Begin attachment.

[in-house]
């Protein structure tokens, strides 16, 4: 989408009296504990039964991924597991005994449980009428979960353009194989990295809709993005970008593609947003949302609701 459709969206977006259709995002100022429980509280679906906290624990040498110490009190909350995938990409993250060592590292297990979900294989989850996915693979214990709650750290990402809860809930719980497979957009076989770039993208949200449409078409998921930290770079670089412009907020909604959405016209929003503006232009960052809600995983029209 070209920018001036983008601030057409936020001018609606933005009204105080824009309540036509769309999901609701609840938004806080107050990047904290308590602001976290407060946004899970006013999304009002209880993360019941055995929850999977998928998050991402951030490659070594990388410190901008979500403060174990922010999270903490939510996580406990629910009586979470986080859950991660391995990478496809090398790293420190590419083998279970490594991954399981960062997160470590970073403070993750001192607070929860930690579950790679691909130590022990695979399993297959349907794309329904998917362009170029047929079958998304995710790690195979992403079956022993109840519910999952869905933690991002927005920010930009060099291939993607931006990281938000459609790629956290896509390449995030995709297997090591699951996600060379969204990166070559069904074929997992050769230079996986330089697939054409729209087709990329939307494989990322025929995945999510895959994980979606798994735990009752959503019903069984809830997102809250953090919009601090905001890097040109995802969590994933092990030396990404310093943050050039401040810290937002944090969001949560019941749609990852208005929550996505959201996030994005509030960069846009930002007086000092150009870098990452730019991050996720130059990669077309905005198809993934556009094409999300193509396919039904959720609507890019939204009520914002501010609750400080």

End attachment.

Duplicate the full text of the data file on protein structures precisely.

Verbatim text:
[in-house]
């Protein structure tokens, strides 16, 4: 989408009296504990039964991924597991005994449980009428979960353009194989990295809709993005970008593609947003949302609701 459709969206977006259709995002100022429980509280679906906290624990040498110490009190909350995938990409993250060592590292297990979900294989989850996915693979214990709650750290990402809860809930719980497979957009076989770039993208949200449409078409998921930290770079670089412009907020909604959405016209929003503006232009960052809600995983029209 070209920018001036983008601030057409936020001018609606933005009204105080824009309540036509769309999901609701609840938004806080107050990047904290308590602001976290407060946004899970006013999304009002209880993360019941055995929850999977998928998050991402951030490659070594990388410190901008979500403060174990922010999270903490939510996580406990629910009586979470986080859950991660391995990478496809090398790293420190590419083998279970490594991954399981960062997160470590970073403070993750001192607070929860930690579950790679691909130590022990695979399993297959349907794309329904998917362009170029047929079958998304995710790690195979992403079956022993109840519910999952869905933690991002927005920010930009060099291939993607931006990281938000459609790629956290896509390449995030995709297997090591699951996600060379969204990166070559069904074929997992050769230079996986330089697939054409729209087709990329939307494989990322025929995945999510895959994980979606798994735990009752959503019903069984809830997102809250953090919009601090905001890097040109995802969590994933092990030396990404310093943050050039401040810290937002944090969001949560019941749609990852208005929550996505959201996030994005509030960069846009930002007086000092150009870098990452730019991050996720130059990669077309905005198809993934556009094409999300193509396919039904959720609507890019939204009520914002501010609750400080």